Our project engineer Andrew Rich recently took a look at the benefits and limitations of 3D printing and predicted how legacy manufacturers could adapt to the new technology. At the time, we at Apple Rubber were considering how 3D printing could be part of our company’s future.
Fast forward to today: Apple Rubber has officially joined the 3D printing world with the new Fifth Generation MakerBot Replicator Desktop 3D printer.
Meet the MakerBot: 3D Printing Capabilities
As far as 3D printing is concerned, the MakerBot Replicator is on the simpler side of the technology spectrum, but serves as a simple introduction for Apple Rubber to get involved in this new realm of manufacturing.
“This will basically allow us to explore and discover new possibilities,” Rich notes. “In cases like this, brainstorming can only get you so far. Sometimes you need the capabilities in place so when the opportunity arises, you can turn to it as another tool on the belt.”
The new product is MakerBot’s fastest, easiest-to-use printer and is known for its reliability and productivity. The software is designed to work through mobile phones, tablets and desktop computers, offering seamless connectivity.
MakerBot Replicator Desktop features:
- Lightning-fast processor for rapid printing
- On-board camera for easy sharing
- Build volume of up to 456 cubic inches
“We have been tracking the technology for several years now, but cost versus gain comparison wasn’t really beneficial to us until recently,” Rich says. “With the lower cost of the MakerBot, it made the decision—easy even if the only gain was getting our foot in the door of this amazing technology.”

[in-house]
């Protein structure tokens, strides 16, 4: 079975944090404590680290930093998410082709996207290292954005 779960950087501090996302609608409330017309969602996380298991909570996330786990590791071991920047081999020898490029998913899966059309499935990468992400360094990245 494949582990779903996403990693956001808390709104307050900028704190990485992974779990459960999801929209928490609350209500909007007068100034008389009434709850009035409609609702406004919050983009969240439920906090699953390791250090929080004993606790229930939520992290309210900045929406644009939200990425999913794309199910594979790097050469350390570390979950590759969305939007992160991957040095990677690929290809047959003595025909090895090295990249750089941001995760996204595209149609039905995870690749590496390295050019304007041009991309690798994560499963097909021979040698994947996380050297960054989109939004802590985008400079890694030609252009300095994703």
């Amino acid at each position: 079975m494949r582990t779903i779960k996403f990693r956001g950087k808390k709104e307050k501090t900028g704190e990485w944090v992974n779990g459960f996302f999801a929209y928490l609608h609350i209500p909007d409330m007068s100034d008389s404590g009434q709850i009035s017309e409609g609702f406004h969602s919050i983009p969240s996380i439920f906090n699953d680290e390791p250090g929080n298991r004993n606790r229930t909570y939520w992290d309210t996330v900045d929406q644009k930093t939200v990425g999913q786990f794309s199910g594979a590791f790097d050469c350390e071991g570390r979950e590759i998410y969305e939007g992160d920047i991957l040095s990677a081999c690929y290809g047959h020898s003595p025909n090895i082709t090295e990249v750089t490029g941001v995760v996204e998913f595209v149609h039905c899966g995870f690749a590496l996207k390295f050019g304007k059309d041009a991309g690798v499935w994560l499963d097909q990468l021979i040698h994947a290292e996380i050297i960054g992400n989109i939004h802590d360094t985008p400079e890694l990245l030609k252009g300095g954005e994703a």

New benefits for customers
By adding a new in-house 3D printer, we are able to create professional, realistic prototypes and custom models at speedier pace.
“One of the best uses will be for go-no gauges,” Rich says. “With some of the wild custom parts that we produce, it’s much more beneficial to check the size of the part directly in the application. Rather than having customers ship us the gauge, they can just email us the file and we can quickly reproduce the portion of the application in-house.”
The addition of a 3D printer will also help us make more informed preproduction decisions. Engineers can print out parts or inserts to help understand the scale and see how they can orient these units within molds. This will lead to better mold designs and finished products.
In the future, Apple Rubber could make molds that would otherwise be impossible to cut, or finished parts that we would previously be unable to mold.
“The new 3D printer is a tool that could become so much more,” Rich says. “We are a company willing to learn and evolve which makes opportunities like this exciting. We can’t wait to see where this can take us.”
Has 3D printing changed your company? We’d love to know how. Leave your notes in the comments below or on Twitter @AppleRubber.